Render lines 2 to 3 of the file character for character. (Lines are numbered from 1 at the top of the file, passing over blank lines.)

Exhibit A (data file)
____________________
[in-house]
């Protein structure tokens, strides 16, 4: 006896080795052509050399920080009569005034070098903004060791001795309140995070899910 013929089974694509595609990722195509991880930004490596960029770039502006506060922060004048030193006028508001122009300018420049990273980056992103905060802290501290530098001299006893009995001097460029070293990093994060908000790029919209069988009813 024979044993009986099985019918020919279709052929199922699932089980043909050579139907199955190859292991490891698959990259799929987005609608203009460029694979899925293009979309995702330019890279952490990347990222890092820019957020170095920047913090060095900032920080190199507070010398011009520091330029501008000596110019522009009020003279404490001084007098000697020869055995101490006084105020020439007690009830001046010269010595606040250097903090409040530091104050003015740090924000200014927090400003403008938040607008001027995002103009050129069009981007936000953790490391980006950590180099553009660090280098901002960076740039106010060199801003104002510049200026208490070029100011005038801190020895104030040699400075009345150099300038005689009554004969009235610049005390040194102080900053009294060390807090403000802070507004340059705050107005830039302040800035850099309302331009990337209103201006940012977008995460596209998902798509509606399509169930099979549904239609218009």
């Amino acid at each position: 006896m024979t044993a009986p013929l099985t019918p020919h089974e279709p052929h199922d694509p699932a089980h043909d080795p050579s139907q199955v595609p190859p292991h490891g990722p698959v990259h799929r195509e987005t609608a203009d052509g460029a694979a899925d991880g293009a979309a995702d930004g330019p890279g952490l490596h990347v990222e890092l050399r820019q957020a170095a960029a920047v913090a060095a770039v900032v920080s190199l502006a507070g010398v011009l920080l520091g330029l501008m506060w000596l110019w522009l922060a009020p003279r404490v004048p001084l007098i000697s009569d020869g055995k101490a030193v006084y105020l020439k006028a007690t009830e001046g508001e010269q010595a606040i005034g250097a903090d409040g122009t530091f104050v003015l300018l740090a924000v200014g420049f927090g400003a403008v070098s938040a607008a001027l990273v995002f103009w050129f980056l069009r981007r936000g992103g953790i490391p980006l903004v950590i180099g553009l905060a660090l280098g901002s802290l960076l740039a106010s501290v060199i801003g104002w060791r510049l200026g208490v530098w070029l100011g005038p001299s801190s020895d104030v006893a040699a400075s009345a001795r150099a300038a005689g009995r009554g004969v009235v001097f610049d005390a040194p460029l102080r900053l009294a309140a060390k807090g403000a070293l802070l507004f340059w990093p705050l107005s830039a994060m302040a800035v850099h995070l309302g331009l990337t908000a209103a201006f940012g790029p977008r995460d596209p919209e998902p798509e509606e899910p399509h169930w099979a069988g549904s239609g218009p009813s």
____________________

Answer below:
């Protein structure tokens, strides 16, 4: 006896080795052509050399920080009569005034070098903004060791001795309140995070899910 013929089974694509595609990722195509991880930004490596960029770039502006506060922060004048030193006028508001122009300018420049990273980056992103905060802290501290530098001299006893009995001097460029070293990093994060908000790029919209069988009813 024979044993009986099985019918020919279709052929199922699932089980043909050579139907199955190859292991490891698959990259799929987005609608203009460029694979899925293009979309995702330019890279952490990347990222890092820019957020170095920047913090060095900032920080190199507070010398011009520091330029501008000596110019522009009020003279404490001084007098000697020869055995101490006084105020020439007690009830001046010269010595606040250097903090409040530091104050003015740090924000200014927090400003403008938040607008001027995002103009050129069009981007936000953790490391980006950590180099553009660090280098901002960076740039106010060199801003104002510049200026208490070029100011005038801190020895104030040699400075009345150099300038005689009554004969009235610049005390040194102080900053009294060390807090403000802070507004340059705050107005830039302040800035850099309302331009990337209103201006940012977008995460596209998902798509509606399509169930099979549904239609218009």
């Amino acid at each position: 006896m024979t044993a009986p013929l099985t019918p020919h089974e279709p052929h199922d694509p699932a089980h043909d080795p050579s139907q199955v595609p190859p292991h490891g990722p698959v990259h799929r195509e987005t609608a203009d052509g460029a694979a899925d991880g293009a979309a995702d930004g330019p890279g952490l490596h990347v990222e890092l050399r820019q957020a170095a960029a920047v913090a060095a770039v900032v920080s190199l502006a507070g010398v011009l920080l520091g330029l501008m506060w000596l110019w522009l922060a009020p003279r404490v004048p001084l007098i000697s009569d020869g055995k101490a030193v006084y105020l020439k006028a007690t009830e001046g508001e010269q010595a606040i005034g250097a903090d409040g122009t530091f104050v003015l300018l740090a924000v200014g420049f927090g400003a403008v070098s938040a607008a001027l990273v995002f103009w050129f980056l069009r981007r936000g992103g953790i490391p980006l903004v950590i180099g553009l905060a660090l280098g901002s802290l960076l740039a106010s501290v060199i801003g104002w060791r510049l200026g208490v530098w070029l100011g005038p001299s801190s020895d104030v006893a040699a400075s009345a001795r150099a300038a005689g009995r009554g004969v009235v001097f610049d005390a040194p460029l102080r900053l009294a309140a060390k807090g403000a070293l802070l507004f340059w990093p705050l107005s830039a994060m302040a800035v850099h995070l309302g331009l990337t908000a209103a201006f940012g790029p977008r995460d596209p919209e998902p798509e509606e899910p399509h169930w099979a069988g549904s239609g218009p009813s």